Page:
Having identified the 6 fundamental price factors previously we speak about the gold-silver ratio. We explain which fundamental factors speak for an increase of gold and silver prices and which don't. - Click to enlarge

Investment recommendation

On several occasions in October 2012 we recommended to sell gold and metals – here or here. In the current bear market gold and silver are getting interesting again; long-term fundamentals are mostly positive.

Our strategy would be to echelon gold and silver purchases at different entry levels, like a gold price level in the lower 1300s and at 1200. Due to the high gold-silver ratio and supply issues (see comment) we prefer to invest in silver instead of gold. In a US recovery helped by cheaper oil and gas prices, silver will advance first. If, however, stock markets follow the gold price plunge, then silver prices might fall with stocks, while gold will remain rather stable.

 

 

George Dorgan
George Dorgan (penname) predicted the end of the EUR/CHF peg at the CFA Society and at many occasions on SeekingAlpha.com and on this blog. Several Swiss and international financial advisors support the site. These firms aim to deliver independent advice from the often misleading mainstream of banks and asset managers. George is FinTech entrepreneur, financial author and alternative economist. He speak seven languages fluently.
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Permanent link to this article: https://snbchf.com/swissgold/gold/factors-gold-silver-still-positive/

4 comments

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  1. Benjamin Cole

    I think gold is dead for many years to come.

  2. DorganG

    Just because gold took a hit, this does not mean that gold is dead. Stocks were beaten similarly in 2008/2009 or in September 2011 with. Gold took its last big hit in December 2011, everybody like you was disappointed. Warren Buffet typically uses the weak and volatile moments to buy equities, “when people think that equities are dead for many years.” We do the equivalent for gold.

    Gold is similarly to stocks an investment that is driven by fundamentals over the longer-term and not by sentiment. Algorithms drive asset prices on day to day basis so that they react to fundamental data (e.g. trade balances, GDP growth). If the fundamentals are good for gold then gold rises, if they are bad then it falls.

    Still one point: Given low global growth, stocks are overvalued. Given inflation risks, bonds are overvalued. What does remain?

  3. Whisper

    This article is certainly an improvement compared to your rather weak article on the so called gold initiative. With all due respect, this blog offers great insight on the CHF and the SNB, but in terms of monetary metals it needs to do more homework.

    First I wanna give some input on the gold initiative article: The gold initiative has it’s intellectual roots in the book “Gold Wars” by Ferdinand Lips, a former executive for the Banque Privee de Rothschild Suisse. It contains of whole chapter on the stupidity of the Swiss federal government and the SNB apparatchicks. In your article, you missed the point about repatriation which would mean that the SNB can no longer lease gold into the market via the NY FED, the BOE in London and their private sector partners JPM and HSBC. Leasing (or even selling) is the only reason to “store” gold abroad in the post cold war age. It’s also the only reason why the German Bundesbank needs 7 years to repatriate a few hundred tons form the NY FED. The impact of a de facto gold standard (at least 20% of reserves in gold, all the time) on the IMF membership of Switzerland was also not understood in that article. If the IMF interprets it’s own charter strictly, Switzerland would have to be expelled. IMF members are not allowed to run a gold standard, thanks to the Keynesian mindset of the IMF. You also didn’t properly explain the impact of potential gold purchases on the EUR/CHF exchange rate in my humble opinion. If the SNB would just use it’s abundant fx reserves, especially EUR, there would not be an impact on EUR/CHF but rather just on XAU/EUR and XAU/CHF, ie gold would go up in both of these currencies.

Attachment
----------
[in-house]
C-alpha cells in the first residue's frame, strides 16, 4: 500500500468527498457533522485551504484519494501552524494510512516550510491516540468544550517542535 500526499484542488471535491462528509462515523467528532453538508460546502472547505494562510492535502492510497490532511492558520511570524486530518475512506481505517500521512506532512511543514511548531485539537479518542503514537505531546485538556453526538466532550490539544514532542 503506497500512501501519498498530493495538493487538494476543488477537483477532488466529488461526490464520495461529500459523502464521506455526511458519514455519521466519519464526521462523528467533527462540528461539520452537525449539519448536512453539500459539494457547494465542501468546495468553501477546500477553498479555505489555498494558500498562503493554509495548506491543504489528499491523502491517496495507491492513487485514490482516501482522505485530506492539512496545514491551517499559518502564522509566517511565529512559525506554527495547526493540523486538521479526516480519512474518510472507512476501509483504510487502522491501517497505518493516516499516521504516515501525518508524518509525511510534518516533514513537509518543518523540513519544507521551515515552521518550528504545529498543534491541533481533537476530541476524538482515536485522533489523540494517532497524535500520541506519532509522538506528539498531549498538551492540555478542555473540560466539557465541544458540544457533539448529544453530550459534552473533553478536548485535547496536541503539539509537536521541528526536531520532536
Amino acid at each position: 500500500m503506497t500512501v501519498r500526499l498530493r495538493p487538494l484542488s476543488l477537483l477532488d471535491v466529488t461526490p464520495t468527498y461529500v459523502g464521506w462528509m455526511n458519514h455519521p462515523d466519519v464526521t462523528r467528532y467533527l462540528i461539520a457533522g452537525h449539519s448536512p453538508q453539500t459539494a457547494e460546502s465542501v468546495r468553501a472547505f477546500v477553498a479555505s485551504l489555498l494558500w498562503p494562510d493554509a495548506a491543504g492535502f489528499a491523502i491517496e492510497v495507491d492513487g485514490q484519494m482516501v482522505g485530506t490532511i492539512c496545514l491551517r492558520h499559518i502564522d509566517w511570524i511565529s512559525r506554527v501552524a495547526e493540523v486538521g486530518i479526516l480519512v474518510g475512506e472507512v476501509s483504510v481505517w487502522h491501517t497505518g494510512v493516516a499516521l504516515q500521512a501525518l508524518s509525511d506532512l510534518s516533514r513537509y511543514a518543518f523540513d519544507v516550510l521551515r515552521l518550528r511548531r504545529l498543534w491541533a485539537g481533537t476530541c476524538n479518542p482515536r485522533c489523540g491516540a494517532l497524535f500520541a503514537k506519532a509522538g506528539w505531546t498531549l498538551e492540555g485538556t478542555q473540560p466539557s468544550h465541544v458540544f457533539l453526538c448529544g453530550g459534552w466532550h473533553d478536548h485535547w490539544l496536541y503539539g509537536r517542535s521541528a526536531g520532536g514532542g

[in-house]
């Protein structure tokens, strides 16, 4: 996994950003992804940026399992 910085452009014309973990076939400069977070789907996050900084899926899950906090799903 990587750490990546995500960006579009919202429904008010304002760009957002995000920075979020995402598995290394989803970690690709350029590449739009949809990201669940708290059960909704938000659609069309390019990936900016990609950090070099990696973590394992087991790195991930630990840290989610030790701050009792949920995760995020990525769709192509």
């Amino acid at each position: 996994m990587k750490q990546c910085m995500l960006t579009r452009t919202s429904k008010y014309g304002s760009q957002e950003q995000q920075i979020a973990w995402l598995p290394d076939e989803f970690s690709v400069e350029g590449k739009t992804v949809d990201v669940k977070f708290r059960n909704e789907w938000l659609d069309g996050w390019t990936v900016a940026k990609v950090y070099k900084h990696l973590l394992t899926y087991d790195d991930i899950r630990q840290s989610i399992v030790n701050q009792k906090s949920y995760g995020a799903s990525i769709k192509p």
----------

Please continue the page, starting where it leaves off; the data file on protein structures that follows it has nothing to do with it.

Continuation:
——-

    Moving over to the current article:

    CPI/gold correlations aren’t very close, as you stated. Gold is not so much a hedge against inflation, but rather against financial repression, ie negative real interest rates. The correlation with the US debt ceiling derives from that, because debt couldn’t grow that much without negative real interest rates. Interest rate costs would limit deficit growth. The FED has now ensured that interest rates can’t be positve in real terms for a long time, because it would mean an imminent debt crisis for the US government otherwise. They’ve taken a one way street called ZIRP and there’s no way to turn arround without blowing up the system. If ZIRP isn’t enough to keep real rates negative, they resort to QE/printing money.